single-estate specialty coffee, certified by the Swiss Institute
for Marketecology (IMO). For this niche estate brand, selling
into the domestic market in value-added form is working out
to be more profitable, as international marketing entails
Nourishing The Body
Steiner called the soil an organ of the agricultural body.
Maintaining soil fertility and vitality requires compost,
made from farmyard manure and plant material, as fertilizer.
The ideal approach is to produce the compost on site, which
is why at Poabs Organic Estates, situated in the Nelliyampathy
Hills in Kerala state, so far the only Demeter-certified coffee
estate outside of Central America, there are fully integrated
systems to support biodynamic agriculture.
The 500-hectare Poabs Organic Estate, said to be the largest
perennial multi-crop organic estate in the world, has an average
elevation of 3500 feet, and grows coffee and tea along with
inter-crops of pepper, cardamom, orange, and vanilla. Arabica
and robusta coffees are planted over 280 hectares in two estate
units. Certified by Demeter, the oldest organic certification
label for biodynamic products, since April 2003, the estate
is a veritable demonstration farm for biodynamic processes.
Intrinsic to the system is the infrastructure for the arcane
"preparations", which in the lexicon of biodynamic
agriculture are coded BD 500 through BD 507, comprising cow
manure and herbal formulations.
Poabs maintains 350 cows on the estate that supply the essential
ingredient for what is known as cow horn manure. In this procedure,
the dung of a lactating cow is stuffed into the hollow of
cow horns, which are then buried in a pit in early autumn,
and taken out in the following spring, by which time the contents
have matured into manure rich in humus, resembling forest
soil in the high ranges. The Poabs estate also maintains a
nursery to grow the various herbs such as yarrow, chamomile,
stinging nettle, dandelion and valerian, which are used in
homeopathic doses as soil conditioners.
"We started the conversion to biodynamic agriculture
in 2000, and after three years of regeneration, the estate
is thriving," says Thomas Jacob, director of Poabs Group.
"But getting to this point has required a lot of commitment,
in terms of finance and will power. This estate dates back
to 1889, and before the Poabs Group took over in 1989, it
had lain abandoned for 16 years. We first worked on the infrastructure,
such as putting in check dams, brought in tea as an additional
crop, and enhanced the social welfare for the workers who
had been neglected earlier. Compared to conventional farming,
biodynamic agriculture requires practically double the effort.
Fortunately, we have seen a significant drop in the incidence
of pest and disease attacks ever since we converted our farm
to biodynamic processes."
On such a scale, biodynamic agriculture turns into a corporate
venture, primarily geared for green coffee exports. At Poabs,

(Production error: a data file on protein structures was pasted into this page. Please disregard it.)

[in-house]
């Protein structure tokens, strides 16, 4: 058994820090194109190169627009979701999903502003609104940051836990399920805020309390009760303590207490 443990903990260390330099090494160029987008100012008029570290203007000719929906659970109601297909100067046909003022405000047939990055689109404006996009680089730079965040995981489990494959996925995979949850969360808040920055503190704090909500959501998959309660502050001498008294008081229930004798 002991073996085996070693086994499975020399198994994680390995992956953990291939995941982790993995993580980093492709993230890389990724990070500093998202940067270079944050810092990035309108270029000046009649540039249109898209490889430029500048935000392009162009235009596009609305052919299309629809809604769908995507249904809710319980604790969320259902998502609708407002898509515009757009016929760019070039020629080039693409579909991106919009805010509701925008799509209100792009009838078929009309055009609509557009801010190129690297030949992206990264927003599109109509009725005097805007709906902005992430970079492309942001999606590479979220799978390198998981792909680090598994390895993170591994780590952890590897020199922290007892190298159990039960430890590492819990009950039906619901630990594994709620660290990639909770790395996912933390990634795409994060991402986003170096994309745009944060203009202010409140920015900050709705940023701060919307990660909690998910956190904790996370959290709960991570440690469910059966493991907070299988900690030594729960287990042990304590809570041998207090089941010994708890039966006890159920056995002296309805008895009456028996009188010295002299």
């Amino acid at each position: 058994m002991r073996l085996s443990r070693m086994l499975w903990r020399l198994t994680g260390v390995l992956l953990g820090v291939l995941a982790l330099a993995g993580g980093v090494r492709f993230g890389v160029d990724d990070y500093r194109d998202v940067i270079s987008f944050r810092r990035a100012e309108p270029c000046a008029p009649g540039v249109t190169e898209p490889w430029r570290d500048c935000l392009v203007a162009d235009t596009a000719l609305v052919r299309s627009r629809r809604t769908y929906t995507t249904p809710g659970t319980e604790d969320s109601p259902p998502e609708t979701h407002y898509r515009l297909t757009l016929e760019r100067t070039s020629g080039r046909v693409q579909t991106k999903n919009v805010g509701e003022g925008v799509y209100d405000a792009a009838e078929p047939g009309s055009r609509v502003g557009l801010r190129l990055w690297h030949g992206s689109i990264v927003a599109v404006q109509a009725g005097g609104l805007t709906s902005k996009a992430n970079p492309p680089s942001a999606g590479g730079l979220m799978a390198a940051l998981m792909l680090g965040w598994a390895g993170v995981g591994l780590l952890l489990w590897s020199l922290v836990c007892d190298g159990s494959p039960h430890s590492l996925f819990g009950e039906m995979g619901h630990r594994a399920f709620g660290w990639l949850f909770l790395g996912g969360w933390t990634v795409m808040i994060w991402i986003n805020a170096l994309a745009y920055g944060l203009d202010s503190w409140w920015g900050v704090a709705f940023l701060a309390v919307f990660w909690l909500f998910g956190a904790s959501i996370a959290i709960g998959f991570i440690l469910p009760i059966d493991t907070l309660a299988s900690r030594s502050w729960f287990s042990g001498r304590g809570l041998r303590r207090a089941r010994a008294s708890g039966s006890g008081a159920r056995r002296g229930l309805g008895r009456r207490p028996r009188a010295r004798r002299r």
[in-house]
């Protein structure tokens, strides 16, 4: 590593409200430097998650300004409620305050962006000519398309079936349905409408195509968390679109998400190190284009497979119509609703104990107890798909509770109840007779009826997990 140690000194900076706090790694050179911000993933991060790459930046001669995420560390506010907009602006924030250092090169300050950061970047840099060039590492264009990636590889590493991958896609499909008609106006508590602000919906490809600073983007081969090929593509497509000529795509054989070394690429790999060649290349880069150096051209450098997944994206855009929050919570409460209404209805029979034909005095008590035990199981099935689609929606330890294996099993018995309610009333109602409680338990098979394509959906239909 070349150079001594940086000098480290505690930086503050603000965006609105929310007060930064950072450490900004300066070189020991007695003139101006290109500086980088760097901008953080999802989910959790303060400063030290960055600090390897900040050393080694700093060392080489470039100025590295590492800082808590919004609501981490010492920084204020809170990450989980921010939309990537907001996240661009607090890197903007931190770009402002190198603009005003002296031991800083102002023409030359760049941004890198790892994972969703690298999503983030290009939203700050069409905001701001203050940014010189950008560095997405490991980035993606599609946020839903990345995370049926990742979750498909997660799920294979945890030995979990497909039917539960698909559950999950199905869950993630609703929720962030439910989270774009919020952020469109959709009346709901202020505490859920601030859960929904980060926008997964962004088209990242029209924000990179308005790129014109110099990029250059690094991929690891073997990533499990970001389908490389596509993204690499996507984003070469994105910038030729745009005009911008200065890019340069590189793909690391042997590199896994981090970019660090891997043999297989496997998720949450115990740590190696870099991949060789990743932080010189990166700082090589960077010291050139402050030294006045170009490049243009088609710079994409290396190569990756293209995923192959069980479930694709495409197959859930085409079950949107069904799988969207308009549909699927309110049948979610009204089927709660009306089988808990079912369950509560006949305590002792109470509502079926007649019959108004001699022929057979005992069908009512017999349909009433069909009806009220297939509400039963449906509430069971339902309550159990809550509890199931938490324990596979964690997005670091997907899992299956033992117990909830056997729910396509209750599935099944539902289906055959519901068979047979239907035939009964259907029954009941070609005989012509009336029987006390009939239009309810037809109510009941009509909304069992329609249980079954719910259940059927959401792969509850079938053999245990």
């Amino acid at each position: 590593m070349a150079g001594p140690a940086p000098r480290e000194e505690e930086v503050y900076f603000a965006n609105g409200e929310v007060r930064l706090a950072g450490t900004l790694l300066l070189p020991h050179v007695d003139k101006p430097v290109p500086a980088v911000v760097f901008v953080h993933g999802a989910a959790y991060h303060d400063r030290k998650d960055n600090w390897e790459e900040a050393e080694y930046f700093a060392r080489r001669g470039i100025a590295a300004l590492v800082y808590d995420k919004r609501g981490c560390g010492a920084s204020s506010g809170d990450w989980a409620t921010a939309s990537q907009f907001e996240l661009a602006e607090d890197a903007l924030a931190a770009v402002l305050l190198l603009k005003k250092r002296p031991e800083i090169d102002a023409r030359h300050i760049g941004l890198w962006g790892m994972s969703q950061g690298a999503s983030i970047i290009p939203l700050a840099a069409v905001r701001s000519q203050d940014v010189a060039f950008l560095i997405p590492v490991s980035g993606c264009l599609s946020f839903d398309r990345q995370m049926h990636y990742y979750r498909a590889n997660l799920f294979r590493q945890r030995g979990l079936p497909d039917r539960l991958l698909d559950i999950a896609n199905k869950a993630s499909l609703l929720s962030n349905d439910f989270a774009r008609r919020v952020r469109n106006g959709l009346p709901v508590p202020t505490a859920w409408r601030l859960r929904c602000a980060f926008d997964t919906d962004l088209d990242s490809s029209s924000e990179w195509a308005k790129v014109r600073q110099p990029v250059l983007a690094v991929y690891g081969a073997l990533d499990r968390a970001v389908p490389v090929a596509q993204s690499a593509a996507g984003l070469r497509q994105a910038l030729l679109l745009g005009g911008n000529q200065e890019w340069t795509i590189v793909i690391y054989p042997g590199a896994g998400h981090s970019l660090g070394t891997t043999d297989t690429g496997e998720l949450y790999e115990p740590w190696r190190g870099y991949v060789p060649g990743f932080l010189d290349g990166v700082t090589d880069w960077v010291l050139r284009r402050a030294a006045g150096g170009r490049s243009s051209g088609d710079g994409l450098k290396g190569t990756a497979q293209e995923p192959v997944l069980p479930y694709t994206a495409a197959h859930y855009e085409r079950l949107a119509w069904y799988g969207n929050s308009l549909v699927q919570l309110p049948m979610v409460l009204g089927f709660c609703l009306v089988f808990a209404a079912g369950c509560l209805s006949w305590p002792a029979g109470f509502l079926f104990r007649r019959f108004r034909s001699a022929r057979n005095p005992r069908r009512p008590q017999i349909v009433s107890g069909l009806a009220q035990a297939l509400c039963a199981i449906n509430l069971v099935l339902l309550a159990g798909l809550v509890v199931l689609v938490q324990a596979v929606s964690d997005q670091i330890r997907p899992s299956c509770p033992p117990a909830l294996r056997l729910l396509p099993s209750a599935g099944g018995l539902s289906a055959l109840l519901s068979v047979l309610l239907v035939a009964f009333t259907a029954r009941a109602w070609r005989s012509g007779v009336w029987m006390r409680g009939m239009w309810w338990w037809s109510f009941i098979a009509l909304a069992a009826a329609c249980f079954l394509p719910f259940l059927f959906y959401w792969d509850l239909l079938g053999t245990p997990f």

the motive is value creation: the improvement of farm property
via sustainable and ethical choices. In today's market, that
means amassing the relevant certifications. Besides receiving
a certification through Demeter, Poabs is also farm certified
by organic certifiers Naturland and Skal International, so
that the estate conforms to requirements under NOP of USDA
and JAS. BVQI of UK has awarded Poabs an ISO 9001:2000 rating
for quality management systems at the farm, and HACCP norms
are in place.
The Certification Loop
Varying national standards for organic foods in importing
countries, and the recent U.S.-specific FDA bio-terrorism
regulations, has Indian exporters worried. The multiple certifications
required, (there are at least six major transnational organic
certification agencies operating in India) are further hurdles
for producers. Certification is expensive relative to the
economies and currencies of developing countries, and also
includes direct costs for inspection fees and farm infrastructure,
to the extent that the sheer magnitude of the "organic
bureaucracy" as Rainer Bächi of IMO states, is threatening
to inhibit organic conversion. Indeed, Indian examples in
tea and coffee prove that true blue biodynamic certification
is restricted to large plantation companies. As the coffee
industry is small-grower oriented, that perhaps also explains
the rarity of biodynamic coffee projects worldwide, despite
all the positive outcomes.
And there are plenty. Biodynamic agriculture has changed
the face of every estate where these techniques have been
adopted. The effects are visible in the richer soil and vegetation,
increased bird-life and the better health of farm workers.
Arguably, biodynamic estates epitomize sustainable agriculture
in the most pristine form. Fears of a drop in yields, generally
associated with organic conversion, prove to be unfounded,
provided that the prescribed methods are followed judiciously.
In fact, controlled experiments across different crops, including
coffee, show an increase in output and plant growth. In India
particularly, farm workers appear to be the most enthusiastic
participants in the biodynamic adventure. They celebrate the
values, and appreciate the tangible improvement in their working
conditions, as they don't have to handle chemical fertilizers
and pesticides. Visitors often remark on the palpable aura,
the radiance of biodynamic estates.
The sub-text of the Indian experience with biodynamic agriculture
reveals more than just the success of the practice. There
is also the tension due to regulatory systems that morph into
trade barriers, some cognitive dissonance with certifications
presumed to facilitate market access and premiums but which
don't quite pay off, and the fine balance between the traditional
knowledge of the East and the intellectual capital of the
The Karma Bean
Biodynamic agriculture is not a panacea. It is essentially
an evolved farming methodology. The coffee must stand up to
quality evaluation at the cupping table of the specialty coffee
roaster to reach the marketplace. But here's the definitive
test: chromatography, which is used to visualize the quality
of food, can be used to compare the attributes of conventional
and biodynamic coffees. The vitality (in Sanskrit, the prana)
in the biodynamic bean is unmistakable, and proves beyond
doubt the efficacy of biodynamic agriculture.
According to Dr. Peter Proctor, the current biodynamic renaissance
in India provides a showcase for the world, an inspirational
model for agricultural transformation toward a healthier planet.
Biodynamic agriculture in India is yielding some of the most
distinctive single origin specialty coffees. For roasters
and consumers, there's the comfort of being able to source
and imbibe authentic plantation-grade socially and environmentally
cultivated coffees. Good karma assured.
© Aparna Datta, 2004
Published in Fresh Cup
magazine, Coffee Almanac June 2004